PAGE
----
Conscious Consumption

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Alright, alright, alright… I spent the month of January working my ass off to make this site pretty, and I finally feel like it’s ready! (For now.) Aside from some aesthetic changes, I’ve added a couple of new sections.  

First, “Influential Sources.” This is a list of all the books, documentaries, podcasts, and people that have inspired me to reduce my impact on this wonderful world and live a more badass life in general. These are most definitely not all I spend my time watching or reading--I can binge-watch some Office like it’s nobody’s bidness. But these resources have significantly changed the way I think about and function within the world, so I strongly encourage you to check them out.

Next, I’ve added a “Conscious Consumption” tab full of awesome companies that are changing the way consumers value their stuff. Now you may be saying, “But Sophie, I thought you said we don’t need stuff?!” CORRECT. You don’t. (Really). But I don’t expect everyone reading this blog to go home and cast out all of their possessions and start a homestead (although, wouldn’t that be awesome?). We live in a society that (sadly) revolves around buying things, so we can’t expect an immediate mass exodus from consumption to minimalism, that shit just won’t happen. 

Basically, people are going to buy stuff regardless, so I’d love to see people making responsible purchases. Some companies put forth a great deal of effort to lessen their impact on the world, and offer items that are ethically produced and help consumers contribute to a greener economy. (A common term for this is social entrepreneurship.) Yes, many of the things I’ve listed are more expensive than just going to a big box or convenience store. The idea is that when you buy something of good quality, it’ll last longer and perform better than a cheap or (God forbid) disposable option. When you look at a pair of plastic flip flops for $2, realize that you are experiencing those savings because of all the corners cut in the process with nearly slave labor, horrible environmental practices, and toxic materials meant to degrade and break within a short amount of time. Break, not break down. You better believe every single pair of those shitty flips flops you probably had when you were a kid are still hangin’ out in a landfill or on a beach somewhere.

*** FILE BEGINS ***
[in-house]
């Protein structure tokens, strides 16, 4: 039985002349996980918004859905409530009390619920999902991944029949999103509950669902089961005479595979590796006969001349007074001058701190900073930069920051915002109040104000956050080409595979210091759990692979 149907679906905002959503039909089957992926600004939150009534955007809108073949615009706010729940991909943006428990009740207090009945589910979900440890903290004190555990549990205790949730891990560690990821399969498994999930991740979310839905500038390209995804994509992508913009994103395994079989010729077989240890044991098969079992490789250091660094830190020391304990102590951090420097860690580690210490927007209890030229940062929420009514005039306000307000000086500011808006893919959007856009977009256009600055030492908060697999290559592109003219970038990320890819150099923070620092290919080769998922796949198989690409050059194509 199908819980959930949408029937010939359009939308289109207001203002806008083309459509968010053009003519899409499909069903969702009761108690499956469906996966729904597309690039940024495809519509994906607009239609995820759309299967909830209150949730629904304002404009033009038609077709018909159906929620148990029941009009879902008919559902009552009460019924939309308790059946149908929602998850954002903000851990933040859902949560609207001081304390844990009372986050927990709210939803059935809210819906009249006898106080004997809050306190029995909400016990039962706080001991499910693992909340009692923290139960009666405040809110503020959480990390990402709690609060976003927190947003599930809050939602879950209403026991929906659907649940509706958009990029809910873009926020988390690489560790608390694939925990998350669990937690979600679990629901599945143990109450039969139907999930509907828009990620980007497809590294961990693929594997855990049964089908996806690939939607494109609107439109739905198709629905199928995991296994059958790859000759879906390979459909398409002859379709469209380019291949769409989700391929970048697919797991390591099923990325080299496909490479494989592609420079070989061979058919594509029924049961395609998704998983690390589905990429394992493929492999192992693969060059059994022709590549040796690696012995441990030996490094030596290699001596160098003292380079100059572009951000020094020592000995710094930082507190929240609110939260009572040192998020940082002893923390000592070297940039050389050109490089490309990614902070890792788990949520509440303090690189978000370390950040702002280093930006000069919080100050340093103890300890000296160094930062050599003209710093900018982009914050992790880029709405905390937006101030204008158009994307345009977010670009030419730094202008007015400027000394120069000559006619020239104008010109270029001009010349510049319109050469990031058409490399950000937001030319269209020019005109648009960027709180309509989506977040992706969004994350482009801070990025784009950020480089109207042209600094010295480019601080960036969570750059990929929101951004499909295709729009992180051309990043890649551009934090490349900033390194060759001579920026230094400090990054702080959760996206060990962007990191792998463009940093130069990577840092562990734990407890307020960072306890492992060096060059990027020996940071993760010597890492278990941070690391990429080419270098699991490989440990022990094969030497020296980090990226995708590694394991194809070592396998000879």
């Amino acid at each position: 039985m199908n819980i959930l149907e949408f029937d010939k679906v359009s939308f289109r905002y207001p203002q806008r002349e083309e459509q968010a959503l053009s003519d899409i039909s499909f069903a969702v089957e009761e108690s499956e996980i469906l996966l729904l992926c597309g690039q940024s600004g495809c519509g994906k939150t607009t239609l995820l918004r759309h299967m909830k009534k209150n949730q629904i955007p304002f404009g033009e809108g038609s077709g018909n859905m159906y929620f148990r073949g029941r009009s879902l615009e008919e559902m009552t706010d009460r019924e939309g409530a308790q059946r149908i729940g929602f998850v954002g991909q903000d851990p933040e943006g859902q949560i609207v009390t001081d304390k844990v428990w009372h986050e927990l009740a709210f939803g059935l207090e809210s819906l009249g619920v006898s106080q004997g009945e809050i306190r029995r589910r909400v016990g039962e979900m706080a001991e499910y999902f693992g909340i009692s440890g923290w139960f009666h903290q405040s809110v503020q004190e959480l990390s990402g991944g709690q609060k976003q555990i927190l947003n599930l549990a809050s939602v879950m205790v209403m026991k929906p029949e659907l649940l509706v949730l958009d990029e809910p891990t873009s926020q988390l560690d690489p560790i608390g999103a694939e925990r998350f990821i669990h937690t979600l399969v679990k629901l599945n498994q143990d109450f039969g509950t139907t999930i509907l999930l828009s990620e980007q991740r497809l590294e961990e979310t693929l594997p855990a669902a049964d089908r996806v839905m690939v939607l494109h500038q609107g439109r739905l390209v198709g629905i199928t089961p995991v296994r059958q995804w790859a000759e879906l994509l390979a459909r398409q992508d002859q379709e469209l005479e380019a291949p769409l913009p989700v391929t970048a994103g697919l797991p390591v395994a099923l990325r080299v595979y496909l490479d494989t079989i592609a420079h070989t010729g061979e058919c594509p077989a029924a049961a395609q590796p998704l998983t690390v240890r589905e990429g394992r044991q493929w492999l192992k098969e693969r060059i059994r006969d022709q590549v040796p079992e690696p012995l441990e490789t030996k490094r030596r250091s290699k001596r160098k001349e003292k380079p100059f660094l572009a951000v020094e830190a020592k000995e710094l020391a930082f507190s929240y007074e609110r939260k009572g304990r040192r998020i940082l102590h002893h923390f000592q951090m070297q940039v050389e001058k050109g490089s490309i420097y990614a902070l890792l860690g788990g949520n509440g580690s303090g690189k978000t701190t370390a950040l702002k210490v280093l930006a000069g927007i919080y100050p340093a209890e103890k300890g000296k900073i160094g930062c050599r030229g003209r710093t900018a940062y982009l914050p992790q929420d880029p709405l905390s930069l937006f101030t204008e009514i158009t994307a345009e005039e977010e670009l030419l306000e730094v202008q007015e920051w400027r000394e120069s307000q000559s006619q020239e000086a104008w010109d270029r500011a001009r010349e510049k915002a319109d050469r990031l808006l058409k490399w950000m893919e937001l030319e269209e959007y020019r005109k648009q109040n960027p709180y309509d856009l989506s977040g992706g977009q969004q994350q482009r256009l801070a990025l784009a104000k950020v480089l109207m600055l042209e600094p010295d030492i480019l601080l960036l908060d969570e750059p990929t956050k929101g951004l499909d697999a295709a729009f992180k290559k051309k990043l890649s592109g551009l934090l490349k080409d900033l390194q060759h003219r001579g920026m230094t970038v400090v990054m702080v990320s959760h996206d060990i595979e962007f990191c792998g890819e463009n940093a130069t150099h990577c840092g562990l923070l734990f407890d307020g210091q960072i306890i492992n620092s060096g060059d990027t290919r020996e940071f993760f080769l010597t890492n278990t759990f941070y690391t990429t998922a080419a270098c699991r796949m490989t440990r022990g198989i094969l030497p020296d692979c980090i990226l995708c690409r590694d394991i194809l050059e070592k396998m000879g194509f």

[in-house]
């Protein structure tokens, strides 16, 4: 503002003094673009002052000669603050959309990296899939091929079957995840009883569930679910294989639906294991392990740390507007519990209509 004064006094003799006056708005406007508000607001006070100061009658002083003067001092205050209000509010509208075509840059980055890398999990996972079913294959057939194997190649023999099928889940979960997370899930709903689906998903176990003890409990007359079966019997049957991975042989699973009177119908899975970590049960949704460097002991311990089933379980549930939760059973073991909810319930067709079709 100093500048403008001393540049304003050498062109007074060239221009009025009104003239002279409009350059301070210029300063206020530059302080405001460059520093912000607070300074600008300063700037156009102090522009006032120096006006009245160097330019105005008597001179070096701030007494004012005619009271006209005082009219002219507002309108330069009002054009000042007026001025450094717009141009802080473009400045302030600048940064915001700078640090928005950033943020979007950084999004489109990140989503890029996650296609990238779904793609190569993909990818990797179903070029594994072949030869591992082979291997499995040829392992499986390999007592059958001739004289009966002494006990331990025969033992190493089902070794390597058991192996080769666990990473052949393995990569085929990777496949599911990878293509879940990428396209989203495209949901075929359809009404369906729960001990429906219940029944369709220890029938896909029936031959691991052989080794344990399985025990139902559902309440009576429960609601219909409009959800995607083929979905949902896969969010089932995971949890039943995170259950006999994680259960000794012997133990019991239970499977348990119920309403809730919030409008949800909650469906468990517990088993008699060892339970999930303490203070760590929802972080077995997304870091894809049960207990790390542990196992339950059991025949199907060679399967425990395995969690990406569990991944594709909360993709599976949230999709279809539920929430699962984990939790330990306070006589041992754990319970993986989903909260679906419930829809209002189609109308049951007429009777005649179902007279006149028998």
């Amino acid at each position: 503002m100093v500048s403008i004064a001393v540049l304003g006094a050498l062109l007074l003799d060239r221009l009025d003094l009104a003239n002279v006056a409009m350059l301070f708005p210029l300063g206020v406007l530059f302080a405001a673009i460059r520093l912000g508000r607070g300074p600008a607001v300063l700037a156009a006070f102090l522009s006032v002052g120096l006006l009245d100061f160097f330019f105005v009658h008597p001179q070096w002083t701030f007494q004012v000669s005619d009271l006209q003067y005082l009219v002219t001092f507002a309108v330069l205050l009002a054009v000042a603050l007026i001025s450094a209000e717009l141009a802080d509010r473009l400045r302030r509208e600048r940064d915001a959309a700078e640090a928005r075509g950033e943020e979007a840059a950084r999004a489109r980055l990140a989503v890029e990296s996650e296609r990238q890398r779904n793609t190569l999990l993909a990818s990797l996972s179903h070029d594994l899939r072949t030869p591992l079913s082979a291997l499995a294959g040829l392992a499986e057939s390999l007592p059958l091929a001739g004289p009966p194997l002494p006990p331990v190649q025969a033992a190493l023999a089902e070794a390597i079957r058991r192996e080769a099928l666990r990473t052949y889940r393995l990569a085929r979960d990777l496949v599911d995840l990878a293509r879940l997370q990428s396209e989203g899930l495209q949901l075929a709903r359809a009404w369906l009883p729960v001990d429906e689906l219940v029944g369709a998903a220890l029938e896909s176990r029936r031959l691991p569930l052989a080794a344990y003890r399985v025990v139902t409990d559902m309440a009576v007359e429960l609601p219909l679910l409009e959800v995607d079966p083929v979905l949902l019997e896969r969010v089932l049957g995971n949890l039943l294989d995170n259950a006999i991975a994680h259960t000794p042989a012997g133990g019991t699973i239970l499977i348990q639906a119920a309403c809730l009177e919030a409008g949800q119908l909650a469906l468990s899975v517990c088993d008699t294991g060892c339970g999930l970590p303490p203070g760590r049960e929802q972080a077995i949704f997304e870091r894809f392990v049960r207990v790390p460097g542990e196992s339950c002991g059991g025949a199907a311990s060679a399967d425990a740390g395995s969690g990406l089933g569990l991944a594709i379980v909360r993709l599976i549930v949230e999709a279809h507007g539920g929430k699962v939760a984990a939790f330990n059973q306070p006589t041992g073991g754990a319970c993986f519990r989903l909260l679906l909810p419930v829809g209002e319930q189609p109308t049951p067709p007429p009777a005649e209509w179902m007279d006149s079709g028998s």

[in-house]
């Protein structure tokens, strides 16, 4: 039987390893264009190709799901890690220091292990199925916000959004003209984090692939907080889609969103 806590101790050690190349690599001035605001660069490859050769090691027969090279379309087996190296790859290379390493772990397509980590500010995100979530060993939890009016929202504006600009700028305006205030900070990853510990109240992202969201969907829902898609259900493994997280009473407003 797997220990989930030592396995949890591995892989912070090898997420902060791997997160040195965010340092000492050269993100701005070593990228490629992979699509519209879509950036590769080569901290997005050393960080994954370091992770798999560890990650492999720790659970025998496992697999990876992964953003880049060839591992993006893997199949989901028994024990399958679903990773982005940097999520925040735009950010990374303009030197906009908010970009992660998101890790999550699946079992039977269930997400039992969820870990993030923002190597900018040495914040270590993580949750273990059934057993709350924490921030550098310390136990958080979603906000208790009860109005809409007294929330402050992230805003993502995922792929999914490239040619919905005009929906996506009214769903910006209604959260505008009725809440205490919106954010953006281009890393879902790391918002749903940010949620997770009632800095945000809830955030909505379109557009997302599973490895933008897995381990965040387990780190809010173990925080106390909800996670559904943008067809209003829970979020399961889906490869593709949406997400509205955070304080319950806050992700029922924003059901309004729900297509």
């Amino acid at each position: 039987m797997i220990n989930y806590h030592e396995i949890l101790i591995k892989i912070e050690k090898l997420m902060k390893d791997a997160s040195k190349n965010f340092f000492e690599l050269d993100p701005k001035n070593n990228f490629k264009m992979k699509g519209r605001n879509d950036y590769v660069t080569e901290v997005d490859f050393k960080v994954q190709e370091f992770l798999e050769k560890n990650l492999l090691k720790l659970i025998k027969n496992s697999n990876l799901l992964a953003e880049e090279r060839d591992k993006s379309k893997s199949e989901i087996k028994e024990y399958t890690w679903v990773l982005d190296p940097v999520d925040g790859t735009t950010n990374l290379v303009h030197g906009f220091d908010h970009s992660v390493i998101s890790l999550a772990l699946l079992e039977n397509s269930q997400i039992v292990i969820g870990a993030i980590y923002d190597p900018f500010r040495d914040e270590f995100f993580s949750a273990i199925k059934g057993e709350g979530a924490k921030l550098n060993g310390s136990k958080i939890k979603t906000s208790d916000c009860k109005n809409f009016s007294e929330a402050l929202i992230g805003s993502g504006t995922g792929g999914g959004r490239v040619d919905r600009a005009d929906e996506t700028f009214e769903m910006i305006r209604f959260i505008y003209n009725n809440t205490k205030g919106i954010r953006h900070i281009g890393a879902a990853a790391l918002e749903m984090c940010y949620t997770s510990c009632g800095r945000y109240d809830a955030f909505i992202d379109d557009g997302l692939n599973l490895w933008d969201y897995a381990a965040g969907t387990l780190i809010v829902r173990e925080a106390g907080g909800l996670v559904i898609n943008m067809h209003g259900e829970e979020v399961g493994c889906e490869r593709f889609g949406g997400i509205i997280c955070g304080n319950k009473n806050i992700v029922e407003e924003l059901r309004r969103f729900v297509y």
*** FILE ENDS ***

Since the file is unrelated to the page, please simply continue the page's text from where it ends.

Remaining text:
If the cost of the livelihood of the humans making our goods was factored in fairly, along with the damage done to the environment through wasteful production, we’d all be blown away by the prices of everything from gas, to food, to flip flops. There’s a reason Fair Trade items always seem super expensive: it’s because those prices actually account for the hands that made them. We’re just used to those low-low, slave labor prices. We don’t quantify damage done to the environment (and humans) like we do with other valuable resources.

Imagine if you wrecked a rental car. It’s not your car and you sure as hell didn’t pay for the rental insurance because that’s a total scam, duh. But now you’re expected to pay for the damage done to that vehicle so other people can continue to rent that vehicle in the future. We don’t seem to have a problem grasping that.

Now imagine the world is that rental car and you just decided to take a proverbial dump on it by illegally dumping your garbage in the woods or something. Now you have to pay for it comparatively because the environment is a resource that needs to be protected because we need clean air and water, RIGHT? Unfortunately, that’s not how its thought of economically.

So, whether it be a dish scrubber or a pair of socks, next time you need something, ask yourself, “Do I really, really need this?” If the answer is HELL YES, then make the effort to support a more ethical economy rather than continue the cycle of poorly made, disposable goods.The brands and companies I have listed on my pages are kickass entities trying to make a difference and also keep hustling and make a living, so go support them.

*BONUS: when you have fewer things, you can spend a little more on what you do need. Take a page from a minimalist’s dogeared, secondhand book and only surround yourself with things that bring real value to your life.